Revealing the extraordinary animals, astonishing landscapes and remarkable people who live alongside the Zambezi, Danube and Yukon.
Follow the journey of the mighty Zambezi - Africa's wildest river.
It floods across endless plains, fuelling the migration of 30,000 wildebeest, turning villages into islands accessible only by boat. It plunges over cliffs, creating the largest curtain of water on Earth - Victoria falls. It swells up to form great rapids, a challenge for elephants to cross, and it carves out deep, treacherous gorges where the mysterious Zambezi Wave offers the ultimate surfing experience.
Zambezi spreads out to fill one of the greatest man-made lakes on Earth, home to giant crocodiles and the iconic African fish eagle, and it flows through 'lost worlds', some of the best places to see African wildlife, where unusual 'wild guests' check in at a safari lodge.
Finally, as it nears the Indian Ocean, the vast Zambezi delta gives local scientists a sign of hope for the future - a glimpse of the legendary herds of elephant and buffalo that once roamed here before the devastation of civil war.
From crystal-clear waterfalls to baby turtles the size of a thumb nail - explore the magical wonders of the Danube.
Branching out across Europe, its tributaries gather water from 19 countries, making it the world's most international river. Along its epic journey, it takes in alpine forests, raging rapids, ancient kingdoms and diverse cultures. It's a river that links people and nature: intrepid ice-runners jump crevasses on its frozen headwaters, and scientists dive through vast water-filled caves beneath ancient cities.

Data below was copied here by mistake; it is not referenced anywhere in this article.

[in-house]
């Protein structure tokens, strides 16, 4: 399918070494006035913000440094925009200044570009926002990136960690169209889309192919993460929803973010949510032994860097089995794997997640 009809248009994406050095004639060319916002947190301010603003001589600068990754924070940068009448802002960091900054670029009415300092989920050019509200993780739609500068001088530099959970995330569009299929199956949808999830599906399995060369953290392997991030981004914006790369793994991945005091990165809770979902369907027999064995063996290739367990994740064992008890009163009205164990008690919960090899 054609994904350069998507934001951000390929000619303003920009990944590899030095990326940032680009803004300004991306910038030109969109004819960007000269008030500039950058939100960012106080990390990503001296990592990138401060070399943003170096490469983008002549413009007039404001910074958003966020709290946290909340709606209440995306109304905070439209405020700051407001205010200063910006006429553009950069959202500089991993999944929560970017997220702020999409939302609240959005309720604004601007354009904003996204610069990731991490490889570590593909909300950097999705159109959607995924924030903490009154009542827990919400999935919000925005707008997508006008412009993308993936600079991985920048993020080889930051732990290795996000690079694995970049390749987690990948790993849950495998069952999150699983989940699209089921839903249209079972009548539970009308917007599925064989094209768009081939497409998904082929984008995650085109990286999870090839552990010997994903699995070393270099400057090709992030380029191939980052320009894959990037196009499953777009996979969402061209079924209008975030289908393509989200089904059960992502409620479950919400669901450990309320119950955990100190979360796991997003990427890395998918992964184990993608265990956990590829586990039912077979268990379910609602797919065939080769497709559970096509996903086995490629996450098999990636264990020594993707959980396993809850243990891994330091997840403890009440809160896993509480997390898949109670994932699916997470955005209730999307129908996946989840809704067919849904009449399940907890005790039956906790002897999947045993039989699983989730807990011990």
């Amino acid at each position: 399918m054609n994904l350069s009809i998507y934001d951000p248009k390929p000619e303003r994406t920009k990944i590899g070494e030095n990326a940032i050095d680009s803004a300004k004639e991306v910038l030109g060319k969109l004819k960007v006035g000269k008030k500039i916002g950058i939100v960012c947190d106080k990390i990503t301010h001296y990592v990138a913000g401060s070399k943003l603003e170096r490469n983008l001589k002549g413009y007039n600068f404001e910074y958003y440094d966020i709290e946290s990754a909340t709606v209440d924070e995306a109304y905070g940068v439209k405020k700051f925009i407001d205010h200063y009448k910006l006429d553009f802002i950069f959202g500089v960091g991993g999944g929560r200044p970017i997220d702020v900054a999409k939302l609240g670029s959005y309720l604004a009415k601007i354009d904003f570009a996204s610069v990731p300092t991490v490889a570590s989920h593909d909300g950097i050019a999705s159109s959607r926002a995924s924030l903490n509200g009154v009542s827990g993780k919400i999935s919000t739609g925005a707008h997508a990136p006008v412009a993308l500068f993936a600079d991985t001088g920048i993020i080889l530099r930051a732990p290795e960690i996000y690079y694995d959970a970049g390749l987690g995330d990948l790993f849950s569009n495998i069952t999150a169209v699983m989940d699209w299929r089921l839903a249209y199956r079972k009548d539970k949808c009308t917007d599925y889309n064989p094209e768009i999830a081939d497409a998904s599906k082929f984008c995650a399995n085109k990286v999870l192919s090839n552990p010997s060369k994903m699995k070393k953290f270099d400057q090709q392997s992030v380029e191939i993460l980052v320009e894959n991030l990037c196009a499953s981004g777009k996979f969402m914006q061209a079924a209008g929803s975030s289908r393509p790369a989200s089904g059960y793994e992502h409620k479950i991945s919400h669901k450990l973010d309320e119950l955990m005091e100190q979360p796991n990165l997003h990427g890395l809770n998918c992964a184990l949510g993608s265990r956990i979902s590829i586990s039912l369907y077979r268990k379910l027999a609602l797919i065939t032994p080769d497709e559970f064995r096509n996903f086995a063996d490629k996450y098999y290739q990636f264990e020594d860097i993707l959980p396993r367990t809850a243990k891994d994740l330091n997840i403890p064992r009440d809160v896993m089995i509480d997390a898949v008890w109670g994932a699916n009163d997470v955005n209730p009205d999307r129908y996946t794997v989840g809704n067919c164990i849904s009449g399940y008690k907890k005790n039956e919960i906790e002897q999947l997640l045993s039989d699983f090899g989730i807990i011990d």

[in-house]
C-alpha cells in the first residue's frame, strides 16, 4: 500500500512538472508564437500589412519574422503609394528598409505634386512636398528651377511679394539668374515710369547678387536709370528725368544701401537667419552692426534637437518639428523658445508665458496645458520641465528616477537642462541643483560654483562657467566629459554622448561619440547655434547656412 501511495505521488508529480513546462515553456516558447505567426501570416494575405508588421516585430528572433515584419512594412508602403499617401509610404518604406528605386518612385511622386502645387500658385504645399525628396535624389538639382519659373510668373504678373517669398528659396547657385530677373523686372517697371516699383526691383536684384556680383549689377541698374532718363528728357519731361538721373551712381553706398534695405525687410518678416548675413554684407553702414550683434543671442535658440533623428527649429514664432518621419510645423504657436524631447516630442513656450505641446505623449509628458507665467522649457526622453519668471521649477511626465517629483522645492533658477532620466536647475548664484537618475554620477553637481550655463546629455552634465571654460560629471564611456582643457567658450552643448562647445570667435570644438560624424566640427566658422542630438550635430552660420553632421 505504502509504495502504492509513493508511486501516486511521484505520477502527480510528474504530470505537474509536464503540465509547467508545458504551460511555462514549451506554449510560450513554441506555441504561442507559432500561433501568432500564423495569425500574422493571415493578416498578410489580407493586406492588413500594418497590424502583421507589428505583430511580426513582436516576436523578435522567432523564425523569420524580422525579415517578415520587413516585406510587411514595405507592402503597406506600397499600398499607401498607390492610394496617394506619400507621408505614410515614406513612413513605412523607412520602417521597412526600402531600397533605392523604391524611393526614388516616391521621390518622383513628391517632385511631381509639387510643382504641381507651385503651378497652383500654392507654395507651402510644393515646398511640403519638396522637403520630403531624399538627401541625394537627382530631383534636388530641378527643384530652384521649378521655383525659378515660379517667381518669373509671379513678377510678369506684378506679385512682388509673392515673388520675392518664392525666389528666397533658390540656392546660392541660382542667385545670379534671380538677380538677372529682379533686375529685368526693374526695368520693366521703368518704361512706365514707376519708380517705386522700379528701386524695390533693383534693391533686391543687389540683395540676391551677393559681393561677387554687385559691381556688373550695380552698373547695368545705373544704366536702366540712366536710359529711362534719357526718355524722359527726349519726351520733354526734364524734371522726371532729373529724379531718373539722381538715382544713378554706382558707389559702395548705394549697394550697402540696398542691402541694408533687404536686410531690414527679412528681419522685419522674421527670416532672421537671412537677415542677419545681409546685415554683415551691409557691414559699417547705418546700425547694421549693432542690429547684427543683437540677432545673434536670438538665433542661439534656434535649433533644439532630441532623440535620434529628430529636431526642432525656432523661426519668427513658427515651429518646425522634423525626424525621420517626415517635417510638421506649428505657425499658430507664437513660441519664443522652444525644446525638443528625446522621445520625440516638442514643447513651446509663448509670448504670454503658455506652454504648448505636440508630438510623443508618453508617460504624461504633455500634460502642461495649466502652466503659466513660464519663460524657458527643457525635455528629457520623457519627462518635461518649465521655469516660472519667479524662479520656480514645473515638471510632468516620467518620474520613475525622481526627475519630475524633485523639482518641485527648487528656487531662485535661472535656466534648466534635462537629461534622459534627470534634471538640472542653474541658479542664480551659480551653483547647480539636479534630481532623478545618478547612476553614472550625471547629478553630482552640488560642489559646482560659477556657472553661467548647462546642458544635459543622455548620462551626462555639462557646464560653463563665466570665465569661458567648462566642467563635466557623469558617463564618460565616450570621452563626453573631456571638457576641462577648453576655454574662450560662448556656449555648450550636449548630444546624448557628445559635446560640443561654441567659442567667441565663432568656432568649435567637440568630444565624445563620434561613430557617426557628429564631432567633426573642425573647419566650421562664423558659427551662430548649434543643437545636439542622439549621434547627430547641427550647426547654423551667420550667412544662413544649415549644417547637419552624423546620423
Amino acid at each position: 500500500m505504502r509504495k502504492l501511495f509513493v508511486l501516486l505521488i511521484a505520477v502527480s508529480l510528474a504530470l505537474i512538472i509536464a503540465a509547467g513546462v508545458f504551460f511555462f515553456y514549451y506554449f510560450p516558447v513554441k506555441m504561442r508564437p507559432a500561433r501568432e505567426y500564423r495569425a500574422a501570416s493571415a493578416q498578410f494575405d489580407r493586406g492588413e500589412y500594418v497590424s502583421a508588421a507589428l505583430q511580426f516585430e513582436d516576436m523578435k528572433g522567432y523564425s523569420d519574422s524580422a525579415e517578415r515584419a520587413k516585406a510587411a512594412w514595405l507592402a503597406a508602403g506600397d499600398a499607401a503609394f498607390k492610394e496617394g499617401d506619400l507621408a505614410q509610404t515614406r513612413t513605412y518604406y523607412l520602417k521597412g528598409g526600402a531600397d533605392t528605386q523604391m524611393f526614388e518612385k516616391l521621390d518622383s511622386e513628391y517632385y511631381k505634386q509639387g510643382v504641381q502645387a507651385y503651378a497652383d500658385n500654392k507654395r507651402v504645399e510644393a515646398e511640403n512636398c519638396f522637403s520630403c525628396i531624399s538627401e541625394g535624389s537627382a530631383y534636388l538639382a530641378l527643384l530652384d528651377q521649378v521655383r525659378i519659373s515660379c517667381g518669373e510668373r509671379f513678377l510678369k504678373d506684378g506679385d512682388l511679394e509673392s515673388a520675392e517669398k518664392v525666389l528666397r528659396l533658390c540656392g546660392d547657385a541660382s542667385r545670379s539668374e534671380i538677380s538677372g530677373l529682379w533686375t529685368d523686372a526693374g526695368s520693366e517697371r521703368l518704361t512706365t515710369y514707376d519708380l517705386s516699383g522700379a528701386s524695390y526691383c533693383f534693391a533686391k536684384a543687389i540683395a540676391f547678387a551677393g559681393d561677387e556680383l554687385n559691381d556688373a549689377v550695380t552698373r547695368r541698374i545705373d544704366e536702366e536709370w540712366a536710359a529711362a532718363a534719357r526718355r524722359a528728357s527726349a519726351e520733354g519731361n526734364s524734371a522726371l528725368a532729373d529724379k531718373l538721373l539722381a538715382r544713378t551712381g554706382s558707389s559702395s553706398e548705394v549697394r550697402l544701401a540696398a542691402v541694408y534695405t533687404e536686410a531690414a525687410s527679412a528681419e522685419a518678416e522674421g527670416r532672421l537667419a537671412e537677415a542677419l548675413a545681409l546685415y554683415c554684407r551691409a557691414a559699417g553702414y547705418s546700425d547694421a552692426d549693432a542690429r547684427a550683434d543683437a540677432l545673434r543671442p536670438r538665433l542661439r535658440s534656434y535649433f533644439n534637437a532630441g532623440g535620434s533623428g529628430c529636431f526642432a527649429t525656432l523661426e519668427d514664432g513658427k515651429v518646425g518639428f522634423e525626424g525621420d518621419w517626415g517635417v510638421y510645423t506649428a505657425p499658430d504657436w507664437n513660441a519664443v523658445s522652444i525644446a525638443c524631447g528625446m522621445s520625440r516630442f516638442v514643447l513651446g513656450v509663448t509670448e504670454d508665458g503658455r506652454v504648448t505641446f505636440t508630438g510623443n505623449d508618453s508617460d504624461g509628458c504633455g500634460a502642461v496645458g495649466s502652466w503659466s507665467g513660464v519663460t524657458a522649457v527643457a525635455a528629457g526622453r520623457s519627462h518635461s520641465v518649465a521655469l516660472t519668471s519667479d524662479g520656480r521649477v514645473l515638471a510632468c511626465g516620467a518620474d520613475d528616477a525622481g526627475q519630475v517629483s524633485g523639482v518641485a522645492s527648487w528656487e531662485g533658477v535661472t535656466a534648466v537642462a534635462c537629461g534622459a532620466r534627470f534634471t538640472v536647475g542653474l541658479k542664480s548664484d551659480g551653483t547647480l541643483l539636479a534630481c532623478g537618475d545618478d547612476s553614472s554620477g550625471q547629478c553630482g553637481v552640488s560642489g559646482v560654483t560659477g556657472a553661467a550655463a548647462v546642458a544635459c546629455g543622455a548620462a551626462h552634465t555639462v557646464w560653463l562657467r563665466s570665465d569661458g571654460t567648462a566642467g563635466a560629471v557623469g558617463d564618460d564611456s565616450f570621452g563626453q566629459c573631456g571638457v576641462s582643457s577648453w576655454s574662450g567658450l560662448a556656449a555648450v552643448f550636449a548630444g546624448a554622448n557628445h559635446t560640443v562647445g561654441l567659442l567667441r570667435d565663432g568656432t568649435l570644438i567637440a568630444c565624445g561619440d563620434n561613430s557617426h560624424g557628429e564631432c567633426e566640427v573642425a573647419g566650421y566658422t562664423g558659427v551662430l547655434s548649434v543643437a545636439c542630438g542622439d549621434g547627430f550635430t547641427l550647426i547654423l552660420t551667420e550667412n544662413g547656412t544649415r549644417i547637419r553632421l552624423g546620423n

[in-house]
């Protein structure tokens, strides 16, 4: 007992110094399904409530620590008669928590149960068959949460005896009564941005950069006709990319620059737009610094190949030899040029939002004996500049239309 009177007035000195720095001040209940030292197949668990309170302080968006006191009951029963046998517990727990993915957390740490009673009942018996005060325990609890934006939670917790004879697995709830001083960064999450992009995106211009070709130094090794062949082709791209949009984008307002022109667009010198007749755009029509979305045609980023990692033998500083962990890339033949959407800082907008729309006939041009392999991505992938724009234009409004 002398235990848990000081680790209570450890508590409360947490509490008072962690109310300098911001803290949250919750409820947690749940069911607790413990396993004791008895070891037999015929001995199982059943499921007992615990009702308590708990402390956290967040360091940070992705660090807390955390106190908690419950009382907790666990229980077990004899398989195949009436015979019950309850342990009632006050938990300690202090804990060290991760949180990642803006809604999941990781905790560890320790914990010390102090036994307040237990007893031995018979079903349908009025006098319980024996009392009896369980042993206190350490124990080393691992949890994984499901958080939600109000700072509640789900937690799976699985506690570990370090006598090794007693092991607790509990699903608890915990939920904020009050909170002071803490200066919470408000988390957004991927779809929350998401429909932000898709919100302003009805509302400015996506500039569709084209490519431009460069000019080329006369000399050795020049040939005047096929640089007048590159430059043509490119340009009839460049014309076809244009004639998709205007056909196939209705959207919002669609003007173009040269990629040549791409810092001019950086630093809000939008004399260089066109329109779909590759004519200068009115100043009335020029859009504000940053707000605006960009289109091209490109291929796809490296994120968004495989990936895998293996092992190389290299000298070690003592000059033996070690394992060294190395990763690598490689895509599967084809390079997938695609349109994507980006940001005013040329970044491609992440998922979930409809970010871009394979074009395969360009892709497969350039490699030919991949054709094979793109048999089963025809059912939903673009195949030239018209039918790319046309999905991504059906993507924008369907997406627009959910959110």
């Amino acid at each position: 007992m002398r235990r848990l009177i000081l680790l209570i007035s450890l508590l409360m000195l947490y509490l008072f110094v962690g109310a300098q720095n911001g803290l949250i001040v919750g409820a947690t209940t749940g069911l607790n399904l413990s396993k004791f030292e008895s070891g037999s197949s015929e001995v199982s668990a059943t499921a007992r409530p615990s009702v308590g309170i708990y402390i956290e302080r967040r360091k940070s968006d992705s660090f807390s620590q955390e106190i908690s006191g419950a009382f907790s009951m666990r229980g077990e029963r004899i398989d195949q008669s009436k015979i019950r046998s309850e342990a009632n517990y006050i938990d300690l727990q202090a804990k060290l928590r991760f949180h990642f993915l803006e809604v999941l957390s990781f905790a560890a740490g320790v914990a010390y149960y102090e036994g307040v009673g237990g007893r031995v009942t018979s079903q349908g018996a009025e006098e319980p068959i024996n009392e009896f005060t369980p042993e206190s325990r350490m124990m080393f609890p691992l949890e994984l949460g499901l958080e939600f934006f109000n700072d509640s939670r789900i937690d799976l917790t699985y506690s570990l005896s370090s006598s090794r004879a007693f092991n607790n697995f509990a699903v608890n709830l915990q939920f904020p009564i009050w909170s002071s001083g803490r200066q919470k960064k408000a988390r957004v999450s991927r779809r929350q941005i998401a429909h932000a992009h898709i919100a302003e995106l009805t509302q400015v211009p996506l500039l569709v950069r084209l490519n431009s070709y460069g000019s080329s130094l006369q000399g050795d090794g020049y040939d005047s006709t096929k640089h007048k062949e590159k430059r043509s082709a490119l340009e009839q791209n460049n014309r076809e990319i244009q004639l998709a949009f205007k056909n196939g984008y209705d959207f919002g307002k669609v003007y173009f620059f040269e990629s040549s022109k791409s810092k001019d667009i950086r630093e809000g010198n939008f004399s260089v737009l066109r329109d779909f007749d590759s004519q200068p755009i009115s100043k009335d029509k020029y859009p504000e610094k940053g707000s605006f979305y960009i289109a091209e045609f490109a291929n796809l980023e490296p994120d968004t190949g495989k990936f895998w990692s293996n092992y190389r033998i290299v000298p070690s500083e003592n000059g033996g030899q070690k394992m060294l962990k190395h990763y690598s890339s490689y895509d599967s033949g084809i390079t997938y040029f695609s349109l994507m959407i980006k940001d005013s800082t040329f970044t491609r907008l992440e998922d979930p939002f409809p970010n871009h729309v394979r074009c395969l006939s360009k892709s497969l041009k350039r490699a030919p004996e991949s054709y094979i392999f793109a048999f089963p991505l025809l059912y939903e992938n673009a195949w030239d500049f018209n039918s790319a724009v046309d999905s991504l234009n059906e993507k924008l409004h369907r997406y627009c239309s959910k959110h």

From the spectacular swarming of mayflies to the spawning of a rare giant fish, the Danube is the 'queen of rivers', offering surprise at every turn - finally transforming into Europe's most spectacular wetland at the end of its 2000-mile journey as it reaches the Black Sea.
Remote and wild, the Yukon is a river of haunting beauty and dangerous extremes - a place where the 'call of the wild' is still strong. In summer, it is a relentless giant, carving its way 2,000 miles across Canada and Alaska. In winter, -50C temperatures transform it into a river of ice.
Home to grizzlies, moose, and great runs of salmon, the Yukon lies at the heart of a vast Northern wilderness. Bears delay their winter hibernation to fish for a final salmon feast, while the frozen river provides a lifeline for lynx and a race track for intrepid dog sledders. From indigenous hunters to gold-prospectors, musk ox to caribou, the Yukon's natural riches have long sustained people and animals and continue to do so despite its changing fortunes.